This report presents the results of the first stage of an investigation into the feasibility of developing a machine capable of automatically tensioning a bandsaw blade. The present work involves an experimental and analytical investigation of the effects of roll tensioning upon the cutting performance of the bandsaw. In order to understand the role of roll tensioning its effects on internal stress distribution, torsional and lateral natural frequencies and stiffness of the blade have been investigated. The results of strain measurements induced during different rolling patterns and with different thickness of plate and differing rolling pressures are presented and an analytical explanation of the results is given. Experimental results showing how the stiffness of the blade and its natural frequencies are affected by the roll tensioning are also presented. An accurate analytical model that relates the rolling pattern to the lateral stiffness has not been found. Cutting tests have been conducted in which the performance of a blade with no tension is compared with a blade with different levels of tensioning. The results of these tests are presented and indicate that the relationship between cutting accuracy and tensioning is very subtle.
In order to develop long term performance data on the ability of pressure treated wood currently being produced in Canada to resist termite attack, a test plot has been established at Kincardine, Ontario in an area of known termite activity. This particular location, where termites were first reported in 1954, was selected after an extensive evaluation of potential test sites in southwestern Ontario. Material for evaluation in the test plot was either supplied directly by the wood treating industry or purchased at local lumber retailers. This material consisted of incised and non-incised commodities, ie: 2x4 (50x150mm), 2x6 (50x150mm), 4x4 (100x100mm) and 6x6(150x150mm), of four species (red pine, jack pine, lodgepole pine, eastern spruce) treated with either copper chrome arsenate (CCA-C) or ammoniacal copper arsenate (ACA) preservatives to the requirements of the CSA 080 Wood Presevation standard. Some additional PWF grade pressure treated plywood and a number of untreated controls were also installed. Treatment penetration and assay retention determinations were carried out on all test material prior to installation in the test plot. After one year in service, almost half of the untreated controls showed signs of attack, indicating extensive termite foraging activity in the test plot area. While most of the pressure treated material was rated as sound, there were several individual pieces that showed superficial signs of termite attack. However, all of this particular material was known to be very poorly treated. In a separate test at the site, commercial copper naphthenate field cut preservative was found to be very effective in protecting untreated wood surfaces from termite attack.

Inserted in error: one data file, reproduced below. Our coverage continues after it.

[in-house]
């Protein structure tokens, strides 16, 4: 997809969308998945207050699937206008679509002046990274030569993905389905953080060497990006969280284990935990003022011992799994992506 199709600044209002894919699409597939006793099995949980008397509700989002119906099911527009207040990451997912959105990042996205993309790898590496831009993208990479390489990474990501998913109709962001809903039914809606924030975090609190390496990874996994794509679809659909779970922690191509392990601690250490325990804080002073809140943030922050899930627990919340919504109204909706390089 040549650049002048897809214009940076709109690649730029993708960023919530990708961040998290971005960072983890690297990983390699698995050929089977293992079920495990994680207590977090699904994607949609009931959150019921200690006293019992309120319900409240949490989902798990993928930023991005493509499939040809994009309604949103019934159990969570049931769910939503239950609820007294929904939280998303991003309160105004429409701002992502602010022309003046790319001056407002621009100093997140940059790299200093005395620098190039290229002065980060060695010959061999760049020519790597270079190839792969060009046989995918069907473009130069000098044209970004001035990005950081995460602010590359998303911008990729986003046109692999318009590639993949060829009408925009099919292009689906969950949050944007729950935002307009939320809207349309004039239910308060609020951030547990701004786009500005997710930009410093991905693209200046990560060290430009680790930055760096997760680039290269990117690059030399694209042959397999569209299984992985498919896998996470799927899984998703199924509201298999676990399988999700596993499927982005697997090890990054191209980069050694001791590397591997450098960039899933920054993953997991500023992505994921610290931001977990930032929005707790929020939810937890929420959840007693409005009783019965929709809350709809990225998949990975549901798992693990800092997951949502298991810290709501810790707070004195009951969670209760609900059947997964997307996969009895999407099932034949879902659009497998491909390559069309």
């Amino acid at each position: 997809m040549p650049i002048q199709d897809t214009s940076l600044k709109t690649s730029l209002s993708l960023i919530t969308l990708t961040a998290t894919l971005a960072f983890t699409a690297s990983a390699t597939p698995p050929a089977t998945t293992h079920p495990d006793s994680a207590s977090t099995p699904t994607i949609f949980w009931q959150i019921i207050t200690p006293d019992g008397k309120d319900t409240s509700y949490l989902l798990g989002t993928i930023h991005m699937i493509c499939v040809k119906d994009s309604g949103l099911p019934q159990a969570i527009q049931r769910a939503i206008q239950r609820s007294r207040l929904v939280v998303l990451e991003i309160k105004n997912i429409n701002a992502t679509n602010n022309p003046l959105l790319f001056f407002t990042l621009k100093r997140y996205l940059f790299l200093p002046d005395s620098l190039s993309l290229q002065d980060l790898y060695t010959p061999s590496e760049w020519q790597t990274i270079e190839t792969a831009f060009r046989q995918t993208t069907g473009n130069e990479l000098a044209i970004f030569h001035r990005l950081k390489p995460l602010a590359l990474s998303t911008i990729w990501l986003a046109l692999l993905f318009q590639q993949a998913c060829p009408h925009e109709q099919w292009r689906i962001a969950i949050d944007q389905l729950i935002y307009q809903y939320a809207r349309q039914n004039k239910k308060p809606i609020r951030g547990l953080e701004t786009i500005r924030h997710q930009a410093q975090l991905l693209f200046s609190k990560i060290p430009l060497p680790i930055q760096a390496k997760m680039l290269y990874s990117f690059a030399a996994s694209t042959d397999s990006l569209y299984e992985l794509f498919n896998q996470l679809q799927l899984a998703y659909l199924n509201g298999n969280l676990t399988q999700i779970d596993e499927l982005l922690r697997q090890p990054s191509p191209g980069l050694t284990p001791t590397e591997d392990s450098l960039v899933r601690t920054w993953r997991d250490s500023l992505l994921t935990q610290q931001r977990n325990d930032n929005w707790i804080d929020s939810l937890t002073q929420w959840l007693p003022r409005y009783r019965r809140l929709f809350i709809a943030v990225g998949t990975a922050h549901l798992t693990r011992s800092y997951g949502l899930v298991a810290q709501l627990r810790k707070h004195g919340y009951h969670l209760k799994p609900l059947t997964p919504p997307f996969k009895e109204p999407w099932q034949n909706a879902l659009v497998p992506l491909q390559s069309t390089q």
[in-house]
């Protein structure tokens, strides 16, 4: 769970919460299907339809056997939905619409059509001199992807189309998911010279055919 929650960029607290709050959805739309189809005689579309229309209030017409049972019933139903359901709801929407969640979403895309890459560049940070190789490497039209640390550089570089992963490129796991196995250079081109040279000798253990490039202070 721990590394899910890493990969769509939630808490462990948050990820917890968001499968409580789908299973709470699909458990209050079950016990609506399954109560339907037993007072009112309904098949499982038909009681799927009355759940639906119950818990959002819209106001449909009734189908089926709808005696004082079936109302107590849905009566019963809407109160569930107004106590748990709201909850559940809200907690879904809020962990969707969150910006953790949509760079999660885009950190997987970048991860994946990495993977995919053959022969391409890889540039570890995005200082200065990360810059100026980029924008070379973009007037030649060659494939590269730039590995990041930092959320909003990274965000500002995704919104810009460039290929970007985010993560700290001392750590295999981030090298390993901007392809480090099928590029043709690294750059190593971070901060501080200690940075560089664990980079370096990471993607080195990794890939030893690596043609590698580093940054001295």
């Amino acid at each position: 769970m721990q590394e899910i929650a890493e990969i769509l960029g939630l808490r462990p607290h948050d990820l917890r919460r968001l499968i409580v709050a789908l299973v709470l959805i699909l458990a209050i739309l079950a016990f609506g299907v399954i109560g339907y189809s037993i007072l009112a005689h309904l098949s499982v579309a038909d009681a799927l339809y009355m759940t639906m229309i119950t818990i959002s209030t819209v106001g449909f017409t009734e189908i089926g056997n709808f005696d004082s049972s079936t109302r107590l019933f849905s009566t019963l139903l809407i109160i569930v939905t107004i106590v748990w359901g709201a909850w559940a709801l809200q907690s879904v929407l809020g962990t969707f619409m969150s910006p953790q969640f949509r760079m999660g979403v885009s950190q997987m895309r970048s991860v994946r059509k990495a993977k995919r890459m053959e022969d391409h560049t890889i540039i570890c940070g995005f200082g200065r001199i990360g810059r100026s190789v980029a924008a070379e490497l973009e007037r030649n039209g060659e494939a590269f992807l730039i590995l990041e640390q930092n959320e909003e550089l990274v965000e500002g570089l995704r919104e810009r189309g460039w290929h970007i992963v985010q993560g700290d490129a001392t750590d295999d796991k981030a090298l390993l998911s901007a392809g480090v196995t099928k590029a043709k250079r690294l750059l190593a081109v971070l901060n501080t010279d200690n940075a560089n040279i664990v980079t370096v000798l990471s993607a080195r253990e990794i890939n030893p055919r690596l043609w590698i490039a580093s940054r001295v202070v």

A national questionnaire survey of home owners was conducted to assess the performance of preserved wood foundations (PWF) in service. The results were then used to select units for site inspections. This report summarizes the results of the questionnaire survey.
The phenotypic correlation between wood density and stem growth (tree height and diameter) was examined in young interior spruce. The sample trees represented 40 half-sib families in two progeny test sites in British Columbia. In general, the relationship was found to be negative and weak. There were individual trees and families that showed fast growth and above-average wood density. If genetic correlations are equal to or weaker than the phenotypic correlations, and if the correlations persist in mature trees, it would be possible to select individual trees and families for fast growth without reducing wood density.
1088 single-nail tension tests were carried out on 109 spruce double-shear specimens in order to analyze variation of load-slip behaviour of non-predrilled nailed connections. The following load-slip parameters were determined from each test: maximum load, elastic slip modulus, initial slip modulus and slip modulus according to ISO 6891 as well as the three parameters of a function fitted to the load-slip relationship. Tests with nails penetrating a knot in the main or a side member resulted in a 20% increase in maximum load and elastic slip modulus. The autocorrelation of the parameters of the load-slip behaviour as well as their mutual correlation are independent of nail distance in the range of 73 mm to 657 mm.